December 23, 2019 / 7:22 AM / a month ago

Thai central bank has not closed door to further easing: governor

BANGKOK (Reuters) - Thailand’s central bank has not shut the door to further monetary policy easing should the economy worsen, the governor said on Monday, after two rate cuts this year to support flagging growth.

FILE PHOTO: Thailand's Central Bank Governor Veerathai Santiprabhob speaks during an interview with Reuters at the Bank of Thailand in Bangkok, Thailand, October 4, 2019. REUTERS/Matthew Tostevin

The Bank of Thailand (BOT) last week left its policy rate THCBIR=ECI at 1.25%, a record low last seen during the global financial crisis. It will next review policy on Feb. 5.

“We did not say we had closed the door,” Veerathai Santiprabhob told a business seminar. “If the economic situation is worse than expected, the monetary policy committee is ready to use tools to help lift growth”.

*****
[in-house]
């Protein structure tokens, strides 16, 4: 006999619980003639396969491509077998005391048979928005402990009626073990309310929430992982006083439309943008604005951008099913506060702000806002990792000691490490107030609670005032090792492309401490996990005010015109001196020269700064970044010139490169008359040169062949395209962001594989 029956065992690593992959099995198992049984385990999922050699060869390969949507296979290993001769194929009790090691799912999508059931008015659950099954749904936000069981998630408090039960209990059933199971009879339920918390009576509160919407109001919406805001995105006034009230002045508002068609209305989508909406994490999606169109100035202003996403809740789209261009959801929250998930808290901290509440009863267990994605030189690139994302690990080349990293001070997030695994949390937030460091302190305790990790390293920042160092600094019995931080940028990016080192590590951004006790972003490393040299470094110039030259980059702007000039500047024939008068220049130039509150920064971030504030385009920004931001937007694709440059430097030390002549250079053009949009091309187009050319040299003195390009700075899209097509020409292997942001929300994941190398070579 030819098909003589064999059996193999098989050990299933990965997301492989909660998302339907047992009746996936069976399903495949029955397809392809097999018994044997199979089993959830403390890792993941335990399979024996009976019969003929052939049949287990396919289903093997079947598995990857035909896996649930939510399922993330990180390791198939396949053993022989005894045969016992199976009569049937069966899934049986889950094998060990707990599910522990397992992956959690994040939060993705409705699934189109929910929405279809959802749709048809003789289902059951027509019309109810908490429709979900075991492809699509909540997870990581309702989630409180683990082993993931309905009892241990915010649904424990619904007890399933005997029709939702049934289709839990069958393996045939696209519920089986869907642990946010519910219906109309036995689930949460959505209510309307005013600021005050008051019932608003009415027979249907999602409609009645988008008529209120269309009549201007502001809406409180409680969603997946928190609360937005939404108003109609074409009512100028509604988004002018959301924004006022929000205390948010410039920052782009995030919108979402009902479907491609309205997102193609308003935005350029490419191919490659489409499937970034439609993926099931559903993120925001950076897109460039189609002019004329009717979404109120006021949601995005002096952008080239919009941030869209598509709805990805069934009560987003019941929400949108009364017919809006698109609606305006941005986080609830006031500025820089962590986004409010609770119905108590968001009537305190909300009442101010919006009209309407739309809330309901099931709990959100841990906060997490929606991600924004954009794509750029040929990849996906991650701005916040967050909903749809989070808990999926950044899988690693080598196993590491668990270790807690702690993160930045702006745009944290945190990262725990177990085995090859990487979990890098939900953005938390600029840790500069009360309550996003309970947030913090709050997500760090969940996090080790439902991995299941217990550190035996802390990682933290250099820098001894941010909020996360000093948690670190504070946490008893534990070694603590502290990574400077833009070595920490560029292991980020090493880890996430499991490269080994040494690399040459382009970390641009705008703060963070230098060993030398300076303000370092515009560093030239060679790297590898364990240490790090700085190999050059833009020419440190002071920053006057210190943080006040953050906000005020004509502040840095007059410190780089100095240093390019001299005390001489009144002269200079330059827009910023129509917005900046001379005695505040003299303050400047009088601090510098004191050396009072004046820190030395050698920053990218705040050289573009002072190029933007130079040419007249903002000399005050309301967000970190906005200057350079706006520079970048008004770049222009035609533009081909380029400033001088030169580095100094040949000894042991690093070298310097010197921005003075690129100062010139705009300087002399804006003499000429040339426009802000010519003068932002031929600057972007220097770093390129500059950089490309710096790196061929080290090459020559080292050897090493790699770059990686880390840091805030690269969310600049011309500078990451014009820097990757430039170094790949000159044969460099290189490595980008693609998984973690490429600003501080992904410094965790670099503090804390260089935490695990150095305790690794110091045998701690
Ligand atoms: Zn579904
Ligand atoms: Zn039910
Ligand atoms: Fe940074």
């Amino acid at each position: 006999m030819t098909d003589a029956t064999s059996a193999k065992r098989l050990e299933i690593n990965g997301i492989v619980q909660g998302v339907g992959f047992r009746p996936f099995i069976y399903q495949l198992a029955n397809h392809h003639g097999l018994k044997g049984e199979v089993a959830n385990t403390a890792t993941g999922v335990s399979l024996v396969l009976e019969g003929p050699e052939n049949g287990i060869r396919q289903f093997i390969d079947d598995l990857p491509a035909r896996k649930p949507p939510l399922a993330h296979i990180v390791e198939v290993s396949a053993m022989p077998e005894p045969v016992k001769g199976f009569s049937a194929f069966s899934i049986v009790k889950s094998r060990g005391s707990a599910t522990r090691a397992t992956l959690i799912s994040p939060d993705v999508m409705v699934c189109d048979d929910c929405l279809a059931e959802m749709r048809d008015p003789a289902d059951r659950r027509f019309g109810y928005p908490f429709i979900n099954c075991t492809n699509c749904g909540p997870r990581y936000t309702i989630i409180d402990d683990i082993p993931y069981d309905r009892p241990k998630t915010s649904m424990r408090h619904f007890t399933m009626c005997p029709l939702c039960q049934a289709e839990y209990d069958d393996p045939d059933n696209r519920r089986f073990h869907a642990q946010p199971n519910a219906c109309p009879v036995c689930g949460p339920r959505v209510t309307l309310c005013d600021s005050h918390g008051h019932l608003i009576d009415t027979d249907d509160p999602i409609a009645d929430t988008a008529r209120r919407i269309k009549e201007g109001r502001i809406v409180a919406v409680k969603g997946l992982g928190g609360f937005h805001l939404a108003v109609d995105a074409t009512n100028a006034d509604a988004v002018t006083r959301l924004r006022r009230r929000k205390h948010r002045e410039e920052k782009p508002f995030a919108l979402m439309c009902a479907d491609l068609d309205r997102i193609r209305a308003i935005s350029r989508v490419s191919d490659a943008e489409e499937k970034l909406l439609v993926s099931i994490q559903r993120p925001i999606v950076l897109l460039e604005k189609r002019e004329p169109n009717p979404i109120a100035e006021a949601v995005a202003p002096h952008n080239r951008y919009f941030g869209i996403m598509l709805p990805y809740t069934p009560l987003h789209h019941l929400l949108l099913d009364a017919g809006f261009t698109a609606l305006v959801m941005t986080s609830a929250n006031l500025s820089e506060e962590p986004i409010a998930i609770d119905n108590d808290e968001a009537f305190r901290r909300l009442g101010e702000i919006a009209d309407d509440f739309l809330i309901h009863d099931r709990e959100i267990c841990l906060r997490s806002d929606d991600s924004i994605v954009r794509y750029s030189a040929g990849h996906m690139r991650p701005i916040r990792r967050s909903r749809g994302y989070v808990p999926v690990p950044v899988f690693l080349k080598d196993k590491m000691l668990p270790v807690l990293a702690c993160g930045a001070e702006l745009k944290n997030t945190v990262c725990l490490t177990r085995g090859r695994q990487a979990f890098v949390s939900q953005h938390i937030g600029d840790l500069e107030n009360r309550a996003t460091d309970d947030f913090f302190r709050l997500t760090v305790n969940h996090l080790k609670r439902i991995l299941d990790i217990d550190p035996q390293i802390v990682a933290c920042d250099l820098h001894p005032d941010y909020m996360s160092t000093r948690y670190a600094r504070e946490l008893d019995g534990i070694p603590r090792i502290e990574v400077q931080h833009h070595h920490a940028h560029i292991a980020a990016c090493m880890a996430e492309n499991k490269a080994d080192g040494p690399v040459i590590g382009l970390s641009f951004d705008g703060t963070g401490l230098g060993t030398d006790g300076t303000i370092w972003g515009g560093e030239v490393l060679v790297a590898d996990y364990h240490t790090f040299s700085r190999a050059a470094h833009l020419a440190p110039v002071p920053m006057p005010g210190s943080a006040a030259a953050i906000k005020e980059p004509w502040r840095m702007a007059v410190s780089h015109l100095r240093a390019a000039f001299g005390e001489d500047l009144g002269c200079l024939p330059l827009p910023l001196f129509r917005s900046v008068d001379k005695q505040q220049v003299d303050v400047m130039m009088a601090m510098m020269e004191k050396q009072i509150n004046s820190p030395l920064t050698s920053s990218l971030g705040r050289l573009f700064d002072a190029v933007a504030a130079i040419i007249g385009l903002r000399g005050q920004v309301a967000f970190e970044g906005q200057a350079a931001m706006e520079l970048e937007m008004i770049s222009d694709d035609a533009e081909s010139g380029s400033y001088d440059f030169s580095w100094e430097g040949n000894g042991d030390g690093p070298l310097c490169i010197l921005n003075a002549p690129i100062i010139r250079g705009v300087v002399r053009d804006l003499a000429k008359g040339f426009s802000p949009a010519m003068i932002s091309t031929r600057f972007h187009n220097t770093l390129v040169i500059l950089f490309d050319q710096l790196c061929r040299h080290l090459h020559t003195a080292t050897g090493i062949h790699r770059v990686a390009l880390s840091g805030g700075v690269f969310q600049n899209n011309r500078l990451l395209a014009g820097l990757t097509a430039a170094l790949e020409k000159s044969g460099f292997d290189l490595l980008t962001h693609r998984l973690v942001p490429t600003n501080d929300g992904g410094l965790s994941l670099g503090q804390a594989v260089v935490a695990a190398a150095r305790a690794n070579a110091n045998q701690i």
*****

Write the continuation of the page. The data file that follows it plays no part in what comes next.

Last week, the BOT lowered its 2019 economic growth forecast to 2.5% from 2.8%, and next year’s outlook to 2.8% from 3.3%. Last year’s expansion was 4.1%.

Although Southeast Asia’s second-largest economy is expected to perform better next year, the pace of growth is still unsatisfactory, Veerathai said.

“Growth of 2.8% is still below potential and we are not satisfied with that,” he said.

“Our potential (growth) is 3.5%-4.0%, and it will be higher if there are structural reforms,” he said, adding the country needed to promote investment, increase competitiveness and develop technology.

Veerathai also said the strength of the baht currency THB=TH has been driven by external factors and Thailand's large current account surplus, which is expected to be $35 billion this year and $30 billion next year.

The BOT has steadily taken action on any excessive moves in the baht and will continue to do so, he said, noting the currency is likely to remain volatile.

The baht has been Asia’s best performing currency this year, up 7.7% against the U.S. dollar, putting more pressure on the trade-reliant economy amid global trade tensions.

Reporting by Satawasin Staporncharnchai; Writing by Orathai Sriring; Editing by Jacqueline Wong

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